On the eve of the trilateral meeting of the foreign ministers of Azerbaijan, Armenia and Russia in Moscow, Ararat Mirzoyan, the Armenian Foreign Minister, arrived in Tehran to hold talks with senior Iranian officials.
Mirzoyan had a meeting with Iranian President Ebrahim Raisi on Monday evening. Raisi expressed Iran’s backing for the peace negotiations between Baku and Yerevan and stated that Iran rejects any geopolitical alterations and border changes in the region.
He affirmed that “Iran supports the sovereignty and territorial integrity of all countries in the region.” These remarks by the Iranian President hold significance ahead of the trilateral and bilateral meetings tomorrow in Moscow.
According to a statement from the Russian Foreign Ministry, the foreign ministers of Armenia, Azerbaijan, and Russia will meet in Moscow on July 25 for separate and trilateral talks amid heightened tensions over the situation on the Lachin Corridor, the only road linking Armenia with Nagorno-Karabakh.
The Armenian Foreign Minister also conferred with his Iranian counterpart, Hossein Amirabdollahian, on Monday afternoon, just before the meeting with the president. After their meeting, Iran’s foreign minister said at a joint press conference that “the Caucasus should not turn into a battleground for rival powers. Such a scenario would hamper peace in the Caucasus and pose a serious challenge for the region.”
Amirabdollahian said, “Iran endorses the 3+3 format (three regional countries and three neighboring countries including Iran, Russia and Turkey) for the negotiations in the Caucasus.”
The Armenian Foreign Minister, while criticizing the policies of the Republic of Azerbaijan, said, “The Republic of Azerbaijan has pursued ethnic cleansing policies instead of engaging in dialogue with the people of Nagorno-Karabakh.”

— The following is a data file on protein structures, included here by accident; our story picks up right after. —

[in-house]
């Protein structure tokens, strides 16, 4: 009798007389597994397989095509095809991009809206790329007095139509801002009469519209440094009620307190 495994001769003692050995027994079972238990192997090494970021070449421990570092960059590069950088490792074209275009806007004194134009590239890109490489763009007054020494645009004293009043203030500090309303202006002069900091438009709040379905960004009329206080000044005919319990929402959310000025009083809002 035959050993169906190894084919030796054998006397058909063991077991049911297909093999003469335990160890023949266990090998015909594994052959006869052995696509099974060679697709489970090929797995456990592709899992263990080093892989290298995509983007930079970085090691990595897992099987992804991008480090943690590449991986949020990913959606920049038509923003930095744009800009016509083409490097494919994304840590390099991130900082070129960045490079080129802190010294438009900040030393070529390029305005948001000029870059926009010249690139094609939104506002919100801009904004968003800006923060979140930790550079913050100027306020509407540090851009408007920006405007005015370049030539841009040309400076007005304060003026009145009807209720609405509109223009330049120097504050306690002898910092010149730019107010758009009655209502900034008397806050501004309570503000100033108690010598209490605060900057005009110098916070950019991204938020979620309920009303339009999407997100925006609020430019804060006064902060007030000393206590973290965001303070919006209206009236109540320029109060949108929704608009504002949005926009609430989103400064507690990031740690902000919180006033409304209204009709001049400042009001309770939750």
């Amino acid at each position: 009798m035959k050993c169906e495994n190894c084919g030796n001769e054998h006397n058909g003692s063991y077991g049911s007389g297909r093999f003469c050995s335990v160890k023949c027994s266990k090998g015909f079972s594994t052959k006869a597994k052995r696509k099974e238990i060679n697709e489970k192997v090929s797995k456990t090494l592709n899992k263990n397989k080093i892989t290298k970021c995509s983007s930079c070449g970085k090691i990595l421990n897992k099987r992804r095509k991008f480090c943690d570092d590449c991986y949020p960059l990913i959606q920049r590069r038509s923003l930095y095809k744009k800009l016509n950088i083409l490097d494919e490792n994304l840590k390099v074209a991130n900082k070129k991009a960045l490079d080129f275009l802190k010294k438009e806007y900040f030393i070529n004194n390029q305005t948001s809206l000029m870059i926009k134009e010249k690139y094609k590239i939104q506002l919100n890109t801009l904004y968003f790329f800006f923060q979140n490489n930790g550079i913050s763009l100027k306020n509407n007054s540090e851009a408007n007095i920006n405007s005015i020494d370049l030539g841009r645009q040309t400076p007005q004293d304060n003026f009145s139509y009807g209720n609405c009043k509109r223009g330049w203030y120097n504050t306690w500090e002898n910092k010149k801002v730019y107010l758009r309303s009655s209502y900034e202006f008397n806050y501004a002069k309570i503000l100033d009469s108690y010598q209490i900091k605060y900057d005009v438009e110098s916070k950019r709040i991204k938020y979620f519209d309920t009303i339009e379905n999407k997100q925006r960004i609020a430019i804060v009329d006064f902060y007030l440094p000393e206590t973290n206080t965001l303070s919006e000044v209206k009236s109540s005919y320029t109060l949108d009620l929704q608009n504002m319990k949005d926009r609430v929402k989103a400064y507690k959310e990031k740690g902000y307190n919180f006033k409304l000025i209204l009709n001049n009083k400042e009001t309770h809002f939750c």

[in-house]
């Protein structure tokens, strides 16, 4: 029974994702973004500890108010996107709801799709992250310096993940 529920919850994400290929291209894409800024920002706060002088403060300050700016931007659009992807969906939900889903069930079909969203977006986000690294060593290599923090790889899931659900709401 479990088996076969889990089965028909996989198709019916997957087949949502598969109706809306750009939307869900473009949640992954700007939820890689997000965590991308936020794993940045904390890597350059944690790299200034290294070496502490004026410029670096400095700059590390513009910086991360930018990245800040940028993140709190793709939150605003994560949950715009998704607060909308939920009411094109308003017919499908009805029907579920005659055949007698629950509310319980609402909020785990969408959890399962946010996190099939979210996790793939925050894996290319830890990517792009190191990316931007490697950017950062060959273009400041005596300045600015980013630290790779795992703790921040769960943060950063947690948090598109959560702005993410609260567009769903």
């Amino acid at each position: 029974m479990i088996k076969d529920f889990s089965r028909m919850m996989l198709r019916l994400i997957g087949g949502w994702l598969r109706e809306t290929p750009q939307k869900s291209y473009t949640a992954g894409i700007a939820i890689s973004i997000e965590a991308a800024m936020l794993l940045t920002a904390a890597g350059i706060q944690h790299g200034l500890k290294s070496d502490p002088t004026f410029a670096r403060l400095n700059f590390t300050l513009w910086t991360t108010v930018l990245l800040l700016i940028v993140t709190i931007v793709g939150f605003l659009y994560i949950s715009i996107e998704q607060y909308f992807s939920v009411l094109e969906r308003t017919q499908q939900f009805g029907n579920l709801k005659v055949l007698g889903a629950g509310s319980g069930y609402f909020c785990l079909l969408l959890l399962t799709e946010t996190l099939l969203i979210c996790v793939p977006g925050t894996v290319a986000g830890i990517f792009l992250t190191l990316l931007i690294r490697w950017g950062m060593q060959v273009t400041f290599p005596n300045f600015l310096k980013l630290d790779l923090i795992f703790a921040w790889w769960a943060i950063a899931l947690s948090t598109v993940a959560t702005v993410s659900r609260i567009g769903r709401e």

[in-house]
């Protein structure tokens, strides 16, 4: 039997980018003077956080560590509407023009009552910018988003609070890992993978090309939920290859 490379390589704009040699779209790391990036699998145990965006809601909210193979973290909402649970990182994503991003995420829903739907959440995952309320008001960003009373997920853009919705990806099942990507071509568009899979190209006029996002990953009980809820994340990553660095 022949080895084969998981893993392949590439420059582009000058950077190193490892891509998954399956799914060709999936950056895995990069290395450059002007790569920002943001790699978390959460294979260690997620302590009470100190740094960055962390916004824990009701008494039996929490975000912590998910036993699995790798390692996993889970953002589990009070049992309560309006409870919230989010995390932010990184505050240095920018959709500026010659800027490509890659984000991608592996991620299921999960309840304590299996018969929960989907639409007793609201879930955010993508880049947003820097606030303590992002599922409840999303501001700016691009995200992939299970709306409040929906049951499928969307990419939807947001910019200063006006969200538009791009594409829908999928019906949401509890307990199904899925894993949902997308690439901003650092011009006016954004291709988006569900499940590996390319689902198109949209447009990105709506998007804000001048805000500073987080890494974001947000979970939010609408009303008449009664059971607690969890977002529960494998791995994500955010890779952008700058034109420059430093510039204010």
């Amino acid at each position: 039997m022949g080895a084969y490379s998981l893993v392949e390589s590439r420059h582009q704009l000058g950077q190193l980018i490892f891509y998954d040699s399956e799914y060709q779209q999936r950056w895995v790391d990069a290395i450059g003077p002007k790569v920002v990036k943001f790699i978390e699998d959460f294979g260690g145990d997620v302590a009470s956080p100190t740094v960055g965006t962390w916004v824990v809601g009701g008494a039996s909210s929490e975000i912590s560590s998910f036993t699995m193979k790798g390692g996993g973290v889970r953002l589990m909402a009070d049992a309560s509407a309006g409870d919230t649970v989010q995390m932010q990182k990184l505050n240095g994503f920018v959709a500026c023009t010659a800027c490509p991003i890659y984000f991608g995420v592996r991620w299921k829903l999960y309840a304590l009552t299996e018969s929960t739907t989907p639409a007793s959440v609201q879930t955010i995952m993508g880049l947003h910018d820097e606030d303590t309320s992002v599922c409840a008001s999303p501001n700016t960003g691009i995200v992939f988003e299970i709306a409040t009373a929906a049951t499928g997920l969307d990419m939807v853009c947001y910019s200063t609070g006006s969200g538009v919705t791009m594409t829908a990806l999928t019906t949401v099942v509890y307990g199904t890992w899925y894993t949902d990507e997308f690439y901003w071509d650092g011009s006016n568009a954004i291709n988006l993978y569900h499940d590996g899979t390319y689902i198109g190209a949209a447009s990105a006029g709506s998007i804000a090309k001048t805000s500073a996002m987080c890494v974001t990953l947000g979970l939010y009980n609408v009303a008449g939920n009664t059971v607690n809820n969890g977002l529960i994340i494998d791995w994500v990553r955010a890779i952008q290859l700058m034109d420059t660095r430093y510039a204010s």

He added, “Iran has always been and will remain a unique friend for us, especially in overcoming the existing challenges.”
Prior to the ministers’ dialogue, the Iranian Foreign Ministry’s spokesperson, Nasser Kanaani, articulated Iran’s alacrity to fortify the Caucasian peace and stability in his weekly press briefing.
In Kanaani’s address, he expressed, “We extend our welcome to the peace negotiations between Armenia and Azerbaijan aimed at forging a comprehensive, enduring peace. A firm stability within the region would undoubtedly benefit all nations involved, and furthermore, the region itself. Iran stands poised to employ its capacities in realizing an enduring peace and a more stable Caucasian region.”
When questioned about the primary agenda of the Iranian and Armenian foreign ministers’ consultations, Kanaani clarified: “The visit of the Armenian Foreign Minister aligns with the context of bilateral relations. It’s a reciprocal measure, echoing the previous visit of Amirabdollahian to Yerevan.”
Iranian Foreign Minister visited Yerevan in October 2022, where the Consulate General of Iran in Kapan was inaugurated.
Expounding on the dialogue’s broader context, Kanaani further added: “The venue for conversation and deliberation with Armenia spans across various topics such as energy cooperation, economic partnerships, transit, and regional issues within the bilateral cooperation framework. Matters regarding the South Caucasus hold immeasurable significance for Iran. Iran also offers its support for the peaceful resolution of disputes among neighbors.”
This is Minister Ararat Mirzoyan’s second visit to Tehran during the current Iranian government’s tenure. His initial journey to Tehran took place in October 2021.
In light of geopolitical and security considerations, Iran and Armenia have fostered burgeoning political ties. However, the economic relations between the two nations have not developed commensurately with their political rapport. Despite being the sole member of the Eurasian Economic Union to share a land border with Iran, and thus positioned to serve as a conduit between Iran and the union, the volume of economic exchange between Iran and Armenia has not experienced significant growth, even in the wake of a free trade agreement between Iran and the Eurasian Union.
In the past, Iran and Armenia have concurred to double Iran’s natural gas exports to Armenia, and their energy exchange agreement (gas-electricity) has been extended until 2030, with aspirations to elevate the volume of commercial relations between the two countries to 3 billion dollars.
Armenia boasts favorable economic conditions, with government policies aimed at diversifying foreign investment and an evolving financial and banking sector. The Armenian economy remains open to foreign competition. Nevertheless, should tensions persist in the relations between Russia and the West, Armenia may face challenges.